OneHope International: The nonprofit organization based in Pompano Beach, Florida that the trip was with. Their mission is to reach every child in the world with the message of Jesus Christ. They work in every country in the world and have reached more than 75 million children with God’s Word so far. Please look up this incredible organization at www.onehope.net.
Book of Hope: This used to be the name of OneHope. Now it’s just the name of the scripture book that they produce and distribute to children. The books are targeted toward children’s age and culture to help them understand the message of Jesus Christ!
OneHope - Uganda: To help achieve it’s mission, OneHope has an office in Uganda which is based at Watato church.
Watato Church: A mega-church in Kampala. Most of the Ugandans on my team attend this church.
Uganda Children’s Network: The project that we were doing in Uganda. Basically, we sent out three teams to go around various regions of Uganda, visiting the different districts and taking survey of the churches and NGOs that already exist there. We did this to find out what organizations are already in each area and how many children they are impacting. With this information, it is the goal of OneHope to build a network so that relationships with other organizations can be stewarded, Ugandan ministries can share information and resources, and more children can be reached. By taking survey of these organizations, OneHope can now partner with these organizations to equip them with resources like the Book of Hope and OneHope can figure out which areas of Uganda still aren’t being reached. OneHope hopes to duplicate this project in other countries.
Kampala: The capital city of Uganda.
CDC: Child development center.
NGO: Non-goverment organization.
Team Two: The best of the three teams. A group of two Americans and 6 Ugandans who worked extremely well together and knew how to have a good time.
Tyler: The other American on my team. He works for OneHope as Project Manager for Global Ministries. Uganda Children’s Network is his project and he was in charge. He’s a really awesome, adventerous guy. When we were in Kisoro, he climbed a mountain. He’s full of wisdom and a reflection of God’s grace. He’s also a skilled beat-boxer, drummer, photographer and he does a mean stanky leg.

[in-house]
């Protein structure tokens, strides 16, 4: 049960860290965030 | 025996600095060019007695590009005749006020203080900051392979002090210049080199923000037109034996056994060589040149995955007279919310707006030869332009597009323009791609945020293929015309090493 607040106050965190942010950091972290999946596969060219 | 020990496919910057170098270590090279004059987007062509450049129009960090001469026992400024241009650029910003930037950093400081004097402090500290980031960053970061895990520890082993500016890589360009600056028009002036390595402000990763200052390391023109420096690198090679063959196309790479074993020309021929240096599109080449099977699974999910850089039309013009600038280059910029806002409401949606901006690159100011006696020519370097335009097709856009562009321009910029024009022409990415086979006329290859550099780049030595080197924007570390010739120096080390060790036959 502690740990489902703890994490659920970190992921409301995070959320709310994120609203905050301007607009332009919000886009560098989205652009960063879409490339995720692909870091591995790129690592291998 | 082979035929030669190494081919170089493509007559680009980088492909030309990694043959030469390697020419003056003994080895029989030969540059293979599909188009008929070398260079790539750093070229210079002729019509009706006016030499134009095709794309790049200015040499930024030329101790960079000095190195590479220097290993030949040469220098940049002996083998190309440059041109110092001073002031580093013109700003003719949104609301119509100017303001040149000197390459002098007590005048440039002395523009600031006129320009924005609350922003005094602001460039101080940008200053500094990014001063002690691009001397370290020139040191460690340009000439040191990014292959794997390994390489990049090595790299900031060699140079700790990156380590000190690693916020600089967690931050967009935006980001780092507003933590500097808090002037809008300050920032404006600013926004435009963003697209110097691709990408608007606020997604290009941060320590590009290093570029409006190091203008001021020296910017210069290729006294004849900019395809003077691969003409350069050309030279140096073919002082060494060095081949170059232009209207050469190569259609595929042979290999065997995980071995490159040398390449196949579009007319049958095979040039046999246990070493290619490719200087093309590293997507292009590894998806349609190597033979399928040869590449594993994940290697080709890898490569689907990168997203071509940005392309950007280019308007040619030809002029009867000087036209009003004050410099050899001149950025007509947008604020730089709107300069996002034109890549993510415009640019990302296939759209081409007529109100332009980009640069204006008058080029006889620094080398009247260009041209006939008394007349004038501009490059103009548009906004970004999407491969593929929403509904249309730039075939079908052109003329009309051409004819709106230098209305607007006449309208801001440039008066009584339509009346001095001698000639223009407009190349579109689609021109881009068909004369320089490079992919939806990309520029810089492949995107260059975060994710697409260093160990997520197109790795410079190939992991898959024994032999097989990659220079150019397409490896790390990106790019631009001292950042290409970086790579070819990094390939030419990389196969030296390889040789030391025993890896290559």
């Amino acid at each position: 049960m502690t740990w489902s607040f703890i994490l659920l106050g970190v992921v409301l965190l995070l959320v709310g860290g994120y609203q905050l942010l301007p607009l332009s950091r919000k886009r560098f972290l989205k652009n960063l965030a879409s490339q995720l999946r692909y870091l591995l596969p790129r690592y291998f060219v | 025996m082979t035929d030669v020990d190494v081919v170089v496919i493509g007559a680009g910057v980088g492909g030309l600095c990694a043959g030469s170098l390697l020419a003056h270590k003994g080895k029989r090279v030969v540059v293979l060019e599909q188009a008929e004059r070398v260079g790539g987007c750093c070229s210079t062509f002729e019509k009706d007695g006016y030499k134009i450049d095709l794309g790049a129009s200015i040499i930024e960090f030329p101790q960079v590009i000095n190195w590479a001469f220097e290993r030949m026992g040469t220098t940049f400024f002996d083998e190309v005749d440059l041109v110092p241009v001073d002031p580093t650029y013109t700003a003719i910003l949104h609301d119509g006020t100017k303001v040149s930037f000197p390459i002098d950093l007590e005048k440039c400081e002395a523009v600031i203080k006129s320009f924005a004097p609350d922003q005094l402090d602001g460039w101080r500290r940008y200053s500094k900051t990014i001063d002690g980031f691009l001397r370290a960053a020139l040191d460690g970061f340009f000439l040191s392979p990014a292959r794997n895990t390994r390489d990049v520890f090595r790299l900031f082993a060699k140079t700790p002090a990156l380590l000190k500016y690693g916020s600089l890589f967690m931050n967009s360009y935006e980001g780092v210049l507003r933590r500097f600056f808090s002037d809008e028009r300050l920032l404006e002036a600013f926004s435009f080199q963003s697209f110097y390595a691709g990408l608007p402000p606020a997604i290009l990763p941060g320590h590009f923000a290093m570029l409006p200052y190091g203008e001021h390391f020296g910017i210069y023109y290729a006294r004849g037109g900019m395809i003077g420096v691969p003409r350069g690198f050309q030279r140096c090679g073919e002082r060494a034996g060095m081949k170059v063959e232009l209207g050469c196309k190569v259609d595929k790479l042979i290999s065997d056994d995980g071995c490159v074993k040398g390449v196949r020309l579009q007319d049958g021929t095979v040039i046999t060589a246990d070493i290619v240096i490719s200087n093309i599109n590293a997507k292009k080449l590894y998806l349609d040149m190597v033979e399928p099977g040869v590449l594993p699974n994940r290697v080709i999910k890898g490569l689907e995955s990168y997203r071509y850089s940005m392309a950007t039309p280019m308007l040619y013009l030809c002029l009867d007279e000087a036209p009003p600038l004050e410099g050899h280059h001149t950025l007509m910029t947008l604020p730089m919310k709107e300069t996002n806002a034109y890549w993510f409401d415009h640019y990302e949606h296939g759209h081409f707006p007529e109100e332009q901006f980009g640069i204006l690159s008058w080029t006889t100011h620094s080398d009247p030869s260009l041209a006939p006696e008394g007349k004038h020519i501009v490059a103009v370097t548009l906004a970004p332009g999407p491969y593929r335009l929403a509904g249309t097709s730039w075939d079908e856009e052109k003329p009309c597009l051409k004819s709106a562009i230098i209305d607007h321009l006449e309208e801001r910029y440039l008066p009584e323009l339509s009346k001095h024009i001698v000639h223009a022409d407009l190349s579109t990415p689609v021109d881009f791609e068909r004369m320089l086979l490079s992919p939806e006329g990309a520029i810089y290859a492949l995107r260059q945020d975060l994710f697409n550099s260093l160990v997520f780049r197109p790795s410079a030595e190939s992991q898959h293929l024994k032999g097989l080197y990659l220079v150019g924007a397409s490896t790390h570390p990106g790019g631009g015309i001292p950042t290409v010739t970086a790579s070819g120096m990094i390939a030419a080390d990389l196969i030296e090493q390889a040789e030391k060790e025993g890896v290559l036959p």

Charlee: One of my travel buddies. A beautiful girl with a great heart and sense of humor. She is dating Joey.
Joey: My other travel buddy and boyfriend of Charlee. A great guy who handled every situation we were put in very well.
Andrea: My friend from UF who interned with OneHope and told me about the trip.
Daniel: My team mate who works for OneHope - Uganda in Kampala. He was our team leader, and a very good one. He was also my survey partner. He’s hardworking, kind-hearted and very tall. Always making jokes and making me feel uncomfortable in the best possible way, he ensured that we had a good time. He has an incredible ability to always track down the nearest sauna and does sketch comedy for a hobby. He is dating Macha.
Timothy: One of my teammates more commonly known as Tim-O. He’s a sweetheart and a great conversationalist. I always loved talking to him. He also has one of the most beautiful singing voices you’ve probably ever heard. He always brings the music, and he can always make you smile. On my birthday, he gave me a keychain, which will forever remind me of the wonderful person that he is.
Robert: One of my teammates more commonly known as Rob-zo. He later became my Ugandan husband, and we are now symbollically married through the exchange of bracelets. He also studied public relations at his university, but he graduated already and now works for the Watoto church. His dance moves are epic, and somehow whatever he wears always looks fashionable even if it doesn’t match.
Amanda: One of my teammates and the team’s treasurer. She did an amazing job of handling the team’s funds and making sure we saved as much as possible. She’s the youngest, and she is my sister. We’re from the same tribe. This girl brings the party. She sings. She dances. And I always want to hug her. We had so much fun snuggling in the back of the van and singing Adele songs. Sometimes she seemed to be more of an American than I am. She was always texting, on the phone and you can rarely find her without earphones in. This girl means so much to me, and she will be my life-long friend for sure.
Drusilla: One of my teammates more often referred to as Dru. Sometimes called Dru-zilla. But don’t let that name fool you. She’s a complete sweet heart. She always, always made me laugh. She always says “seriously,” indicative of the serious side she has. She is a super hard worker, and was always inputing surveys with me. We were both the early risers, always ready for the day to begin. I taught her how to swim, and she gave me my Ugandan name - “Nabassa.” It means “God can. She can.” One day Dru will come visit me in America, we will go to Texas, and she will become a cowgirl.
Macha: One of my teammates and the girlfriend of Daniel. Macha is quite the “babe.” She often seems soft spoken and quite until she says and does one of the funnist things you’ve ever seen. She always suprised me. She always had the most airtime on her phone and seemed to always get us quite the hook-up. I love Macha because we had such an unspoken connection. We could just wrap our arms around each other, and I knew we would be thinking the same thing. Her relationship with the Lord encouraged me so much, and I hope she knows how much she inspired me.
Julius: Team two’s amazing driver.
Hopefully that helps!